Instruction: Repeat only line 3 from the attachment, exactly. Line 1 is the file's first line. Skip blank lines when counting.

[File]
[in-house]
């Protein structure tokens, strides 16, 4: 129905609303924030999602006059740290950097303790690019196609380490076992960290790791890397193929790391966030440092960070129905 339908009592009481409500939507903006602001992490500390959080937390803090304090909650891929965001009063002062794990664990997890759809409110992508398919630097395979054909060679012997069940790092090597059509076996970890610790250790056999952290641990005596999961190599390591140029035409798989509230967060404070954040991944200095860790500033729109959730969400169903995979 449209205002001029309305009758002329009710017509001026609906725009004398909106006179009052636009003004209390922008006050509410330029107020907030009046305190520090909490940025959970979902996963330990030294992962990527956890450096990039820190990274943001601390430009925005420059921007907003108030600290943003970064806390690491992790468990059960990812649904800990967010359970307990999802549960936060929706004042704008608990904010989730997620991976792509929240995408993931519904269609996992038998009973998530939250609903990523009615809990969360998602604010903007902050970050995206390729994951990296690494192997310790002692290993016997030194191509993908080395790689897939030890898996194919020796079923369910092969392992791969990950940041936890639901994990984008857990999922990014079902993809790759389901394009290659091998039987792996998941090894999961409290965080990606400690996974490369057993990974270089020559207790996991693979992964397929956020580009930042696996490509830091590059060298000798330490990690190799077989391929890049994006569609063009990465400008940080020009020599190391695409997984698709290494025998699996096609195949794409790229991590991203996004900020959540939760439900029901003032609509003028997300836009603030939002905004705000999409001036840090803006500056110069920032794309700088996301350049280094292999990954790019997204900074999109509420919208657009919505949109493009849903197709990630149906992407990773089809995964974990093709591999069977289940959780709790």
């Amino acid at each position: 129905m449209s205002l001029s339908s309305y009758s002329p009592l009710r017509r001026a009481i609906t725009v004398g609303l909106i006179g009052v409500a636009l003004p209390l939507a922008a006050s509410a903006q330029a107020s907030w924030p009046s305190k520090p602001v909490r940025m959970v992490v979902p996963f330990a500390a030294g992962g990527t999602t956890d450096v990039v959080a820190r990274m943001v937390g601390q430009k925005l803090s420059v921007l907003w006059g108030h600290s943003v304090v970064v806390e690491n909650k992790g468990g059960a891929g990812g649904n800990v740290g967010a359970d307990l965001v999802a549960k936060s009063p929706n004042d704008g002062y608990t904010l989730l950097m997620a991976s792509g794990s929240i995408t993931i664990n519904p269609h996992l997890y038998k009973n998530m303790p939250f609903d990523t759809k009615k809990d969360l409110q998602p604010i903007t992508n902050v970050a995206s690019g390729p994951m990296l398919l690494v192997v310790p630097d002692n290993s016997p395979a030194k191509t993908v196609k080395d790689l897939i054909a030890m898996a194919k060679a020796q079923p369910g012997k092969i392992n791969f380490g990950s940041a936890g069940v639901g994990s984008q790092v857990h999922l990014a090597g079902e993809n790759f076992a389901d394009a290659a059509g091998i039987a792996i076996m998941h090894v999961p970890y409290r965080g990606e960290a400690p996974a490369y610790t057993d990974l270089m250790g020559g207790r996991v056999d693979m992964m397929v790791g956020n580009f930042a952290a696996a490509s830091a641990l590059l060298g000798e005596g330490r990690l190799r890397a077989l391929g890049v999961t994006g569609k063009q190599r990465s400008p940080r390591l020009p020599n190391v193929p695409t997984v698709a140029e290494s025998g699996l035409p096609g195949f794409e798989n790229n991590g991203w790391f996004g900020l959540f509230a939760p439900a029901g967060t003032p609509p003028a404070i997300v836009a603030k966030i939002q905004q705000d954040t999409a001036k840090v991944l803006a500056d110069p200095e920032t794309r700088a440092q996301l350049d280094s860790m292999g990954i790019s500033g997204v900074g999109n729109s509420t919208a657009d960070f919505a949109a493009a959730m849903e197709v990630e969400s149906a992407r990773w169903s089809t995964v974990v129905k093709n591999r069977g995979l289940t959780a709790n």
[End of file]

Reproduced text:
């Amino acid at each position: 129905m449209s205002l001029s339908s309305y009758s002329p009592l009710r017509r001026a009481i609906t725009v004398g609303l909106i006179g009052v409500a636009l003004p209390l939507a922008a006050s509410a903006q330029a107020s907030w924030p009046s305190k520090p602001v909490r940025m959970v992490v979902p996963f330990a500390a030294g992962g990527t999602t956890d450096v990039v959080a820190r990274m943001v937390g601390q430009k925005l803090s420059v921007l907003w006059g108030h600290s943003v304090v970064v806390e690491n909650k992790g468990g059960a891929g990812g649904n800990v740290g967010a359970d307990l965001v999802a549960k936060s009063p929706n004042d704008g002062y608990t904010l989730l950097m997620a991976s792509g794990s929240i995408t993931i664990n519904p269609h996992l997890y038998k009973n998530m303790p939250f609903d990523t759809k009615k809990d969360l409110q998602p604010i903007t992508n902050v970050a995206s690019g390729p994951m990296l398919l690494v192997v310790p630097d002692n290993s016997p395979a030194k191509t993908v196609k080395d790689l897939i054909a030890m898996a194919k060679a020796q079923p369910g012997k092969i392992n791969f380490g990950s940041a936890g069940v639901g994990s984008q790092v857990h999922l990014a090597g079902e993809n790759f076992a389901d394009a290659a059509g091998i039987a792996i076996m998941h090894v999961p970890y409290r965080g990606e960290a400690p996974a490369y610790t057993d990974l270089m250790g020559g207790r996991v056999d693979m992964m397929v790791g956020n580009f930042a952290a696996a490509s830091a641990l590059l060298g000798e005596g330490r990690l190799r890397a077989l391929g890049v999961t994006g569609k063009q190599r990465s400008p940080r390591l020009p020599n190391v193929p695409t997984v698709a140029e290494s025998g699996l035409p096609g195949f794409e798989n790229n991590g991203w790391f996004g900020l959540f509230a939760p439900a029901g967060t003032p609509p003028a404070i997300v836009a603030k966030i939002q905004q705000d954040t999409a001036k840090v991944l803006a500056d110069p200095e920032t794309r700088a440092q996301l350049d280094s860790m292999g990954i790019s500033g997204v900074g999109n729109s509420t919208a657009d960070f919505a949109a493009a959730m849903e197709v990630e969400s149906a992407r990773w169903s089809t995964v974990v129905k093709n591999r069977g995979l289940t959780a709790n």